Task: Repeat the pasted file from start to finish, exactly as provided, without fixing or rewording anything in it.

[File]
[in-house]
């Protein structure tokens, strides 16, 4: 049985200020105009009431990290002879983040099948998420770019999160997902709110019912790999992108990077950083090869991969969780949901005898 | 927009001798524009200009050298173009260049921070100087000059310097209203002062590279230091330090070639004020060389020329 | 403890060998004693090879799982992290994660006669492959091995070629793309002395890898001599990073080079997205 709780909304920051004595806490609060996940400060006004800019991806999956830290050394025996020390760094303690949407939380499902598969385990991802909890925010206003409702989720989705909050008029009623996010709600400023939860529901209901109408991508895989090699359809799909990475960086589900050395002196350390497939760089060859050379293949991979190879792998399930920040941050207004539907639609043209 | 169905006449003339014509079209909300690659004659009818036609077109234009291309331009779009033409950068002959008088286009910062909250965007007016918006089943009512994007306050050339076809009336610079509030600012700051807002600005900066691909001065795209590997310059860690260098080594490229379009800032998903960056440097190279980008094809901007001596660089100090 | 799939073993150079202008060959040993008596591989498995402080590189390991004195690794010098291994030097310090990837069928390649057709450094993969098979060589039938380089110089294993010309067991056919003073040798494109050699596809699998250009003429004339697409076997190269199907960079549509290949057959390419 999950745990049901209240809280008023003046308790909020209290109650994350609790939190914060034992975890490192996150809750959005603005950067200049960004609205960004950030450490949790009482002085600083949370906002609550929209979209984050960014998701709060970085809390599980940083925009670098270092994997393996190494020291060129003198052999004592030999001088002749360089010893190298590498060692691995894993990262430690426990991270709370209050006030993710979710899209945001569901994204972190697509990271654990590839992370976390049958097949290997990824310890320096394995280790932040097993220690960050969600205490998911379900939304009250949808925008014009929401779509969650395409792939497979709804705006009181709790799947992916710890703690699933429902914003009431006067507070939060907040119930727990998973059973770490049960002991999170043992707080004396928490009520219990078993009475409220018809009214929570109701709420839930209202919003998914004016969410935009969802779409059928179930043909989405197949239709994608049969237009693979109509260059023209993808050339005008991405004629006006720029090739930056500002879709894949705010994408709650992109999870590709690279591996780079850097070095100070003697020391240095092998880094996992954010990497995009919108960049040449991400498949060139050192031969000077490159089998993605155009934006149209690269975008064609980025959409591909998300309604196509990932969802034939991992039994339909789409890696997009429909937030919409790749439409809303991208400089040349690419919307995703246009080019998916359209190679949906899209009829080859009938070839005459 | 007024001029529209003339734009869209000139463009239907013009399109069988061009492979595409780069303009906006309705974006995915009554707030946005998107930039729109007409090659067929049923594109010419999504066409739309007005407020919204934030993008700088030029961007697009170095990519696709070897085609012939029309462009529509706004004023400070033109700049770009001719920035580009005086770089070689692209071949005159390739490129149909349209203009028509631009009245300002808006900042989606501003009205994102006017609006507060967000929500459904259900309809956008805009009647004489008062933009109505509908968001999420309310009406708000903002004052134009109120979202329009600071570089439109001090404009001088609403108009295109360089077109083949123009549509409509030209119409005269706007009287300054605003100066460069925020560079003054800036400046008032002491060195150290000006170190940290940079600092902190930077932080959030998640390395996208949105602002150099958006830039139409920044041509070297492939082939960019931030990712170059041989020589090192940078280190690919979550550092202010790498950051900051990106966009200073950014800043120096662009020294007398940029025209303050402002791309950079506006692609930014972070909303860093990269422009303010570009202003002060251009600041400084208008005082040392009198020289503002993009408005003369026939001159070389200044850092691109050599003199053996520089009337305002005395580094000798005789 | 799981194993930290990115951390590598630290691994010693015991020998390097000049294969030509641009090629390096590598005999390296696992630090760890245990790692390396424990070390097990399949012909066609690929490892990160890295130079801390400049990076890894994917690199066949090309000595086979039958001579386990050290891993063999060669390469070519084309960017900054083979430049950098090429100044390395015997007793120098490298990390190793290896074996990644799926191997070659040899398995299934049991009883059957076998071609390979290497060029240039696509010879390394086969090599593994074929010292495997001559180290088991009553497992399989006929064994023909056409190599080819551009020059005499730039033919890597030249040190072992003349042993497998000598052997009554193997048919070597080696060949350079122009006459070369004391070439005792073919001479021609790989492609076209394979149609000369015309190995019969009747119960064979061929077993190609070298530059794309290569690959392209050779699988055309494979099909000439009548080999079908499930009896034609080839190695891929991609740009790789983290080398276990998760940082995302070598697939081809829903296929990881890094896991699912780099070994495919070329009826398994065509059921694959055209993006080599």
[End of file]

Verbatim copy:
[in-house]
């Protein structure tokens, strides 16, 4: 049985200020105009009431990290002879983040099948998420770019999160997902709110019912790999992108990077950083090869991969969780949901005898 | 927009001798524009200009050298173009260049921070100087000059310097209203002062590279230091330090070639004020060389020329 | 403890060998004693090879799982992290994660006669492959091995070629793309002395890898001599990073080079997205 709780909304920051004595806490609060996940400060006004800019991806999956830290050394025996020390760094303690949407939380499902598969385990991802909890925010206003409702989720989705909050008029009623996010709600400023939860529901209901109408991508895989090699359809799909990475960086589900050395002196350390497939760089060859050379293949991979190879792998399930920040941050207004539907639609043209 | 169905006449003339014509079209909300690659004659009818036609077109234009291309331009779009033409950068002959008088286009910062909250965007007016918006089943009512994007306050050339076809009336610079509030600012700051807002600005900066691909001065795209590997310059860690260098080594490229379009800032998903960056440097190279980008094809901007001596660089100090 | 799939073993150079202008060959040993008596591989498995402080590189390991004195690794010098291994030097310090990837069928390649057709450094993969098979060589039938380089110089294993010309067991056919003073040798494109050699596809699998250009003429004339697409076997190269199907960079549509290949057959390419 999950745990049901209240809280008023003046308790909020209290109650994350609790939190914060034992975890490192996150809750959005603005950067200049960004609205960004950030450490949790009482002085600083949370906002609550929209979209984050960014998701709060970085809390599980940083925009670098270092994997393996190494020291060129003198052999004592030999001088002749360089010893190298590498060692691995894993990262430690426990991270709370209050006030993710979710899209945001569901994204972190697509990271654990590839992370976390049958097949290997990824310890320096394995280790932040097993220690960050969600205490998911379900939304009250949808925008014009929401779509969650395409792939497979709804705006009181709790799947992916710890703690699933429902914003009431006067507070939060907040119930727990998973059973770490049960002991999170043992707080004396928490009520219990078993009475409220018809009214929570109701709420839930209202919003998914004016969410935009969802779409059928179930043909989405197949239709994608049969237009693979109509260059023209993808050339005008991405004629006006720029090739930056500002879709894949705010994408709650992109999870590709690279591996780079850097070095100070003697020391240095092998880094996992954010990497995009919108960049040449991400498949060139050192031969000077490159089998993605155009934006149209690269975008064609980025959409591909998300309604196509990932969802034939991992039994339909789409890696997009429909937030919409790749439409809303991208400089040349690419919307995703246009080019998916359209190679949906899209009829080859009938070839005459 | 007024001029529209003339734009869209000139463009239907013009399109069988061009492979595409780069303009906006309705974006995915009554707030946005998107930039729109007409090659067929049923594109010419999504066409739309007005407020919204934030993008700088030029961007697009170095990519696709070897085609012939029309462009529509706004004023400070033109700049770009001719920035580009005086770089070689692209071949005159390739490129149909349209203009028509631009009245300002808006900042989606501003009205994102006017609006507060967000929500459904259900309809956008805009009647004489008062933009109505509908968001999420309310009406708000903002004052134009109120979202329009600071570089439109001090404009001088609403108009295109360089077109083949123009549509409509030209119409005269706007009287300054605003100066460069925020560079003054800036400046008032002491060195150290000006170190940290940079600092902190930077932080959030998640390395996208949105602002150099958006830039139409920044041509070297492939082939960019931030990712170059041989020589090192940078280190690919979550550092202010790498950051900051990106966009200073950014800043120096662009020294007398940029025209303050402002791309950079506006692609930014972070909303860093990269422009303010570009202003002060251009600041400084208008005082040392009198020289503002993009408005003369026939001159070389200044850092691109050599003199053996520089009337305002005395580094000798005789 | 799981194993930290990115951390590598630290691994010693015991020998390097000049294969030509641009090629390096590598005999390296696992630090760890245990790692390396424990070390097990399949012909066609690929490892990160890295130079801390400049990076890894994917690199066949090309000595086979039958001579386990050290891993063999060669390469070519084309960017900054083979430049950098090429100044390395015997007793120098490298990390190793290896074996990644799926191997070659040899398995299934049991009883059957076998071609390979290497060029240039696509010879390394086969090599593994074929010292495997001559180290088991009553497992399989006929064994023909056409190599080819551009020059005499730039033919890597030249040190072992003349042993497998000598052997009554193997048919070597080696060949350079122009006459070369004391070439005792073919001479021609790989492609076209394979149609000369015309190995019969009747119960064979061929077993190609070298530059794309290569690959392209050779699988055309494979099909000439009548080999079908499930009896034609080839190695891929991609740009790789983290080398276990998760940082995302070598697939081809829903296929990881890094896991699912780099070994495919070329009826398994065509059921694959055209993006080599």